I read this and my first thoughts were. Great move, maybe we have a progressive Pope. That would be great. Then I started looking a little closer, a habit I have formed in the last few months.
The new board that sacked staff include “Marc Odendall, who administers and advises philanthropic organizations in Switzerland, and Juan C. Zarate, a Harvard law professor and senior advisor at the Center for Strategic and International Studies (CSIS) , a think tank based in Washington D.C”.
Hmmmm alarm bell,
Center for Strategic and International Studies (CSIS) What did I read in that book recently (Pappe, Chomsky, Gaza in Crisis) about a lobby in the US called AIPAC (American Isreali Public Affairs Committee) which lobbied the US to give military aid to Israel, and had repeatedly lobbied for war moves in the middle east.
AIPAC created a think tank which later went on to advice the government of the US on policy in the Middle East. No that is not an issue because the institute is .”The Washington Institute of Near East Policy” . Graduates Include Dick Cheney, Secretary of State Rumsfeld, His deputy Wofowitz, Chairman of the Defense Policy Board Advisory Committee at the time of war on Iraq Perle.
Well that is a relief, let me have a google and find out about.
Center for Strategic and International Studies (CSIS)
hmmm past scholars from the CSIS include Ehud Barak. Ehuk Barak was a former Prime Minister of Israel and headed the Israeli Military. Ok, its Wikipedia let’s look at the Center for Strategic and International Studies (CSIS)
Hmmm . The website staff members page ….
“H. Andrew Schwartz is senior vice president for external relations at CSIS and is responsible for directing the Center’s media relations, congressional relations, large scale events, publications, Web site, marketing, and other external relations matters. Prior to joining CSIS, Schwartz was a spokesman for the American Israel Public Affairs Committee (AIPAC), America’s pro-Israel lobby”.
OK OK not a big deal. The Pope appointed Juan C. Zarate from CSIS who is he?
Zarate served as deputy assistant to the president and deputy national security adviser for combating terrorism from 2005 to 2009 and was responsible for developing and implementing the U.S. government’s counter terrorism strategy and policies related to transnational security threats.
2005 TO 2009 is the Bush Presidency, the hawks and war makers in the middle east. Credited to be AIPAC. Remember graduates of AIPAC’s Military policy think-tank Dick Cheney, Secretary of State Rumsfeld, His deputy Wofowitz are all in Bush’s government.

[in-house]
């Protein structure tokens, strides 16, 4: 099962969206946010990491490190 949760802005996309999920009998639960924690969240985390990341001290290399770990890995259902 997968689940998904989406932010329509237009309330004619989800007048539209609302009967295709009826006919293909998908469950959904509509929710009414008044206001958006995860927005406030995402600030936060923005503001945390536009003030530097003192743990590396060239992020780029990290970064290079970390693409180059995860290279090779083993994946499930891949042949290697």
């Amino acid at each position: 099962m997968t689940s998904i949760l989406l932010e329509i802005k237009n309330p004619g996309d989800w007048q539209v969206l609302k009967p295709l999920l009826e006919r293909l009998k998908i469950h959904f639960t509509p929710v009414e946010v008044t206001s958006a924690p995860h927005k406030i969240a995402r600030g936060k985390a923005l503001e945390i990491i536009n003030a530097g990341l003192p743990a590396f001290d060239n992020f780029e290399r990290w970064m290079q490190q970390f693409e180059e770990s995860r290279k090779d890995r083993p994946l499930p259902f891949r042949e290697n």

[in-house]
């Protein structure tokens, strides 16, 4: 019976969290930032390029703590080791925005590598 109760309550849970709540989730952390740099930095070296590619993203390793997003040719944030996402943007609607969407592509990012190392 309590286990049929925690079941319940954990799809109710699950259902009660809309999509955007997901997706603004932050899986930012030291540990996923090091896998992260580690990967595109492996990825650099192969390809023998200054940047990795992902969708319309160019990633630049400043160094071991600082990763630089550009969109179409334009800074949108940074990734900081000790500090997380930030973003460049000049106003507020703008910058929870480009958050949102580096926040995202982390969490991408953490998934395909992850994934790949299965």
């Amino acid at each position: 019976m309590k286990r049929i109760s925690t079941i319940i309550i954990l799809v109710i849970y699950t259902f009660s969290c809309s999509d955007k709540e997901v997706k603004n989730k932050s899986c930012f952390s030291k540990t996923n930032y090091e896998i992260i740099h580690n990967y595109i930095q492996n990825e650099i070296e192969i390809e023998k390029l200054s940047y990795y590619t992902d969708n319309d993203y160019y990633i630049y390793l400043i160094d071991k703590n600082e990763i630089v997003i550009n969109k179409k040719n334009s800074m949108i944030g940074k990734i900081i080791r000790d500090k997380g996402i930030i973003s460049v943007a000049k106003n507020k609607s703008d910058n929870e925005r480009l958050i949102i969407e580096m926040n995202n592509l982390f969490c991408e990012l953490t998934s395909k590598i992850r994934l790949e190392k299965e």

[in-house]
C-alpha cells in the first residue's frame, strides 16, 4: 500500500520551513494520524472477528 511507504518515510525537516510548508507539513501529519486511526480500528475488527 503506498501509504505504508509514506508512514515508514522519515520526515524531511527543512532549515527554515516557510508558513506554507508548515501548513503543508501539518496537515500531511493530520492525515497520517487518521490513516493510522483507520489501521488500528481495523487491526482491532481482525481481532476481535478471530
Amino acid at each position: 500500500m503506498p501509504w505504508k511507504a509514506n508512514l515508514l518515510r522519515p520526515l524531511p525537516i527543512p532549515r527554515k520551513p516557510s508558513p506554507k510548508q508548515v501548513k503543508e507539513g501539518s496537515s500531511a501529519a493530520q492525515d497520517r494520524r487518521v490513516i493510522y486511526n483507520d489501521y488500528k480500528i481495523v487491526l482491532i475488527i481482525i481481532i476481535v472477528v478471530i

Wow so has AIPAC moved to the Vatican. Or is the Pope unaware of Zarate’s credentials What motives…?????? Are there any connections with politics in the Middle East and the fate of the Palestinians?
Robert Fisk’s, Middle East reporter for The Independent book (p538,hardback first edition, 2005) writes in The Great War for Civilization: The Conquest of the Middle East. He notes that Denis Ross (https://en.wikipedia.org/wiki/Dennis_Ross) the US’s Lead Chief negotiator for the Middle East Peace Process was formerly one of the most powerful members of the AIPAC lobby. The Leader peace negotiator appointed by the US to broker peace impartially for Israelis and Palestinians was a member of AIPAC. During this time more Palestinians were killed and more land taken then when there was an open state of war.
The Link goes full circle, The Vatican’s new appointee Juan C Zarate was in George Bush’s government along with the former AIPAC negotiator, Dennis Ross. Both dealing with the Middle East.
Any way the moral of the story is that anybody can do their own research and every thing you read is only part of the story.
- This topic was modified 7 years, 4 months ago by Saeeda Bukhari. Reason: Used Bloque quote instead of bold type
Pope Francis is supposed to be more humble and less dogmatic than his predecessor. Arguably, a change of guard was needed to reassure people following child abuse and financial scandals.
That Juan C. Zarate is on the new board of the Vatican’s financial regulator isn’t too surprising in the light that the US Government and CIA have worked with the Vatican, in part to fight communism.
Vatican’s financial regulator new board
Cover Story: The Holy Alliance – President Ronald Reagan and Pope John Paul II (Time 2001)
Their Will Be Done – Let the pope keep the kingdom and the glory — the CIA wants the power. (motherjones 1983)
Can the pope reform the Catholic church and do what is morally right (rather than working with any power to advance Catholicism). That is the true test of whether he is a good guy.
Do the US and Vatican share any common goals in the Middle East? It seems less obvious than the fight against communism.at #728086
The Pope heads a totalitarian regime in which refusal to acknowledge Christ as the way results in eternal torment in Hell .
As Christopher Hitchens put it the Abrahamic religions, at least, represent a sort of celestial North Korea except that in North Korea when they kill you for disobedience your punishment ends with the grave.
So …is he a good guy ? He’s a pimp for totalitarianism . He’s the Godfather for sure.
His beliefs are antithetical to democracy . You cannot question the Pope much less God .
That said, since the other three pillars of most societies are totalitarian: capitalism, oligarchy, the male-dominated nuclear family structure, a totalitarian religion fits precisely the predominant wish for totalitarian systems .